THE OWNER of Yorkshire and Clydesdale Bank is expected to announce the price range for its initial public offering early next week, bringing long-awaited independence one step closer.
National Australia Bank will then fire the gun on full-blown marketing of the IPO to institutional investors in London, New York and Australia.
David Duffy, the charismatic new chief executive and former Goldman Sachs staffer, will lead the efforts as he promotes Yorkshire and Clydesdale as Britain’s number one challenger bank.
The range will reflect the upper and lower expectations for how the shares are priced based on demand from the market.
The lender is expected to have a market capitalisation of between £2bn to £2.5bn once the process is complete.
The first day of conditional trading for the shares is set for February 2. NAB will complete its eagerly-anticipated exit from the UK a week later following the demerger and IPO.
The transaction will result in independence for Yorkshire Bank for the first time in nearly 100 years.
The new holding company, known as CYBG plc, has its registered office in Leeds, meaning that Yorkshire will gain a new FTSE-250 listed entity, although the head office will continue to be in Glasgow.
The logic behind the move is believed to be the removal of uncertainty for investors in the event of a future Scottish referendum vote.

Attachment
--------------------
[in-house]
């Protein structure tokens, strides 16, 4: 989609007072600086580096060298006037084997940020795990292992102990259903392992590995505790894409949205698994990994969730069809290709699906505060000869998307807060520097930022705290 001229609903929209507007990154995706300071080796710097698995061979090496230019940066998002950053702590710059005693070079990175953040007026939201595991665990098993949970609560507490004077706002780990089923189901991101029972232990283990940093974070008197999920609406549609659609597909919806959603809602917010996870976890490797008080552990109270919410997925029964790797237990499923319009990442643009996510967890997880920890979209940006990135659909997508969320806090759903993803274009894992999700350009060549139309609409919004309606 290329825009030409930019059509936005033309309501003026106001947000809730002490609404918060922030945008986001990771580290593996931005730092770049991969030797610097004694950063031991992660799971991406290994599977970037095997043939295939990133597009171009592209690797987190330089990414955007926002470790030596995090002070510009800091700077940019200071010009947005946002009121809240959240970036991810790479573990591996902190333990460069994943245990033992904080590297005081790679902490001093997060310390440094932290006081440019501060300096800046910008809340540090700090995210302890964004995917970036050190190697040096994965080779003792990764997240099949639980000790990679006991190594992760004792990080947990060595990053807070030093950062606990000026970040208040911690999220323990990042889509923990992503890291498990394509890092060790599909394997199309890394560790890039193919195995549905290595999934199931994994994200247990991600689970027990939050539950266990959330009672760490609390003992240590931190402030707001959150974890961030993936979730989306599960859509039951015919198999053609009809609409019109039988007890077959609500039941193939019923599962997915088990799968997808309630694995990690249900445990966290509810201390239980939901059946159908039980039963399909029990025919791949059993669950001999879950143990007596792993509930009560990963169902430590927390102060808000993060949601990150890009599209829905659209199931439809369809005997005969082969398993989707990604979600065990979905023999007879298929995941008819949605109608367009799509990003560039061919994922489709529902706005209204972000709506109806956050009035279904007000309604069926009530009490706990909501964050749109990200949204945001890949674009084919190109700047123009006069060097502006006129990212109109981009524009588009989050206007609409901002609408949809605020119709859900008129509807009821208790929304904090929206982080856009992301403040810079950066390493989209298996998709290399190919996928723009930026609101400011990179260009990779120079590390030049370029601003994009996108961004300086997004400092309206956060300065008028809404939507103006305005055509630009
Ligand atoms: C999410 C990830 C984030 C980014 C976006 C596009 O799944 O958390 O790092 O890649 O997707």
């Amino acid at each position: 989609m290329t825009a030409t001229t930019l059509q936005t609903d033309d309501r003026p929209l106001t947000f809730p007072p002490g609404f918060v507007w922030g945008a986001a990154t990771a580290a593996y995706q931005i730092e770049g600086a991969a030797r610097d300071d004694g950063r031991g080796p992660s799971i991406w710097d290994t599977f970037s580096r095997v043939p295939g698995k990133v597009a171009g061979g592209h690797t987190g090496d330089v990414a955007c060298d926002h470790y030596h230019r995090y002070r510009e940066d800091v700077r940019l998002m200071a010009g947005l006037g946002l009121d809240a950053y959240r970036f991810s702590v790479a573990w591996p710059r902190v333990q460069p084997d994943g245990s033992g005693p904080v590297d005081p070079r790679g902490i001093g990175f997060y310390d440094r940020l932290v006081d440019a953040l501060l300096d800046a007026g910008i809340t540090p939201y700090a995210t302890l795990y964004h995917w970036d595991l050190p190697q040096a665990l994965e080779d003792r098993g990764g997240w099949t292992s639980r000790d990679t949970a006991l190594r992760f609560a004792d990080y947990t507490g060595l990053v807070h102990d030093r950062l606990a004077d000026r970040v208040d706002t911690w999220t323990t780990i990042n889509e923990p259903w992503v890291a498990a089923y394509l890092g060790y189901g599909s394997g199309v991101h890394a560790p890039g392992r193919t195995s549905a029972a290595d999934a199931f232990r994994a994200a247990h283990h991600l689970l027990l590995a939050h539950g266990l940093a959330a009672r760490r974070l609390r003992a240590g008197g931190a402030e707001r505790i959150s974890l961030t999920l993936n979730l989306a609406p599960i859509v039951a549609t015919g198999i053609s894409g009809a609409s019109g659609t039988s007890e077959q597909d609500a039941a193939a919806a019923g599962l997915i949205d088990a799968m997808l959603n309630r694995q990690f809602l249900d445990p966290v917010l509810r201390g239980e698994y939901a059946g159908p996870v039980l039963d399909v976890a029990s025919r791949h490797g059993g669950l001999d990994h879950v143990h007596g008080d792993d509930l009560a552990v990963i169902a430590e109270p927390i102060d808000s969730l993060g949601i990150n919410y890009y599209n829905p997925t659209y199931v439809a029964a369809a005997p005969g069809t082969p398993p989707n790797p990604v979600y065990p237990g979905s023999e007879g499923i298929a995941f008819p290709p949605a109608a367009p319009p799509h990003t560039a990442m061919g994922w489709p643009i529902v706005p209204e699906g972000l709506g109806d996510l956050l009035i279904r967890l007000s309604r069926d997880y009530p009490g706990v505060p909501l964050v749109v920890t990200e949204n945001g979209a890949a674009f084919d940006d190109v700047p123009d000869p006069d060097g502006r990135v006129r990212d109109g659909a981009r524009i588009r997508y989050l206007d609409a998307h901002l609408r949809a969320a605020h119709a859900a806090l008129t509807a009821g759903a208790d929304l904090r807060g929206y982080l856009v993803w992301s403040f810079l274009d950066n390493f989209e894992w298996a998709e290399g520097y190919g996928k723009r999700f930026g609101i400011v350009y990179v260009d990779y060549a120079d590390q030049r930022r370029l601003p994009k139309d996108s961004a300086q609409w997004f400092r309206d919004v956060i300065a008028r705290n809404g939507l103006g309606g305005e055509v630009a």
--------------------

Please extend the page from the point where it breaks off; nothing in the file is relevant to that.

It would also ensure continuity for CYBG with the Bank of England as the lender of last resort.
The Leeds location also reflects the dominance of the Yorkshire Bank brand, represented by its 154 branches versus Clydesdale’s 121.
In a third quarter trading update, CYBG said trading in the three months to December has been in line with board expectations.
It said momentum in the loan book has been maintained with 6.6 per cent year on year growth in mortgages.
CYBG said core lending balances for small and medium businesses were stable and the run-off of non-core business lending continued as planned.
In an encouraging sign for the health of the UK economy, particularly in Yorkshire and Scotland, it said asset quality remains strong with continuing low impairment charges in the quarter.
The lender also saw its investment in products and services continue to pay off as it added new personal and business customers.
Offers such as £150 for current account switching and 25-months free business banking helped bring in 28,930 new accounts, delivering net growth in the period.
CYBG said its funding position remains strong and deposit balances grew compared to September 2015. The net interest margin - the spread between interest paid out and interest earned - was stable at 2.2 per cent.
NAB has set aside £1.7bn to provide against conduct issues, including the mis-selling of payment protection insurance and toxic SME loans.